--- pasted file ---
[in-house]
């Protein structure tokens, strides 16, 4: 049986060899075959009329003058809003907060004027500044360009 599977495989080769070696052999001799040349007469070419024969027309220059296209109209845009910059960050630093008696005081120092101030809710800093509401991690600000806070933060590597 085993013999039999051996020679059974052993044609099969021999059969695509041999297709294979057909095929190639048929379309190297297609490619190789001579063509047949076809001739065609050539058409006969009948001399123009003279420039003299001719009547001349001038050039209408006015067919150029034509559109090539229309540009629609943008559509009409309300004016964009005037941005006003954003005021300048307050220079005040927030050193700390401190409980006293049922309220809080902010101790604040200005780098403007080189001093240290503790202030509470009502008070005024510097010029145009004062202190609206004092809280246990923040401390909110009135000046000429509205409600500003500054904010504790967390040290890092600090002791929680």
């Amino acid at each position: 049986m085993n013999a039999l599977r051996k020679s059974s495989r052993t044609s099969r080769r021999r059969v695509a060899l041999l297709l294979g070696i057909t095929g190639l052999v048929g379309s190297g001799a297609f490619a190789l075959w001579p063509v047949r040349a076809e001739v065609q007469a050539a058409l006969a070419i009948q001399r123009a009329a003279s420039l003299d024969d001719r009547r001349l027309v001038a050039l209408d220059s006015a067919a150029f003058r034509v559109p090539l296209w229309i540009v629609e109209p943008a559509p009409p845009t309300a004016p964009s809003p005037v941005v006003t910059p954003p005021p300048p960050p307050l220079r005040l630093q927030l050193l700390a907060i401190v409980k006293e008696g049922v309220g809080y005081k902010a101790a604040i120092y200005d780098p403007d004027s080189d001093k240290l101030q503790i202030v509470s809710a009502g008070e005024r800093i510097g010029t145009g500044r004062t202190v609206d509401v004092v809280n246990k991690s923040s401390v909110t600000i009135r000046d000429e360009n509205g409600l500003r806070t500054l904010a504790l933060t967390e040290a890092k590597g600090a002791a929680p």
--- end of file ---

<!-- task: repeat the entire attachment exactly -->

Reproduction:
[in-house]
């Protein structure tokens, strides 16, 4: 049986060899075959009329003058809003907060004027500044360009 599977495989080769070696052999001799040349007469070419024969027309220059296209109209845009910059960050630093008696005081120092101030809710800093509401991690600000806070933060590597 085993013999039999051996020679059974052993044609099969021999059969695509041999297709294979057909095929190639048929379309190297297609490619190789001579063509047949076809001739065609050539058409006969009948001399123009003279420039003299001719009547001349001038050039209408006015067919150029034509559109090539229309540009629609943008559509009409309300004016964009005037941005006003954003005021300048307050220079005040927030050193700390401190409980006293049922309220809080902010101790604040200005780098403007080189001093240290503790202030509470009502008070005024510097010029145009004062202190609206004092809280246990923040401390909110009135000046000429509205409600500003500054904010504790967390040290890092600090002791929680």
């Amino acid at each position: 049986m085993n013999a039999l599977r051996k020679s059974s495989r052993t044609s099969r080769r021999r059969v695509a060899l041999l297709l294979g070696i057909t095929g190639l052999v048929g379309s190297g001799a297609f490619a190789l075959w001579p063509v047949r040349a076809e001739v065609q007469a050539a058409l006969a070419i009948q001399r123009a009329a003279s420039l003299d024969d001719r009547r001349l027309v001038a050039l209408d220059s006015a067919a150029f003058r034509v559109p090539l296209w229309i540009v629609e109209p943008a559509p009409p845009t309300a004016p964009s809003p005037v941005v006003t910059p954003p005021p300048p960050p307050l220079r005040l630093q927030l050193l700390a907060i401190v409980k006293e008696g049922v309220g809080y005081k902010a101790a604040i120092y200005d780098p403007d004027s080189d001093k240290l101030q503790i202030v509470s809710a009502g008070e005024r800093i510097g010029t145009g500044r004062t202190v609206d509401v004092v809280n246990k991690s923040s401390v909110t600000i009135r000046d000429e360009n509205g409600l500003r806070t500054l904010a504790l933060t967390e040290a890092k590597g600090a002791a929680p």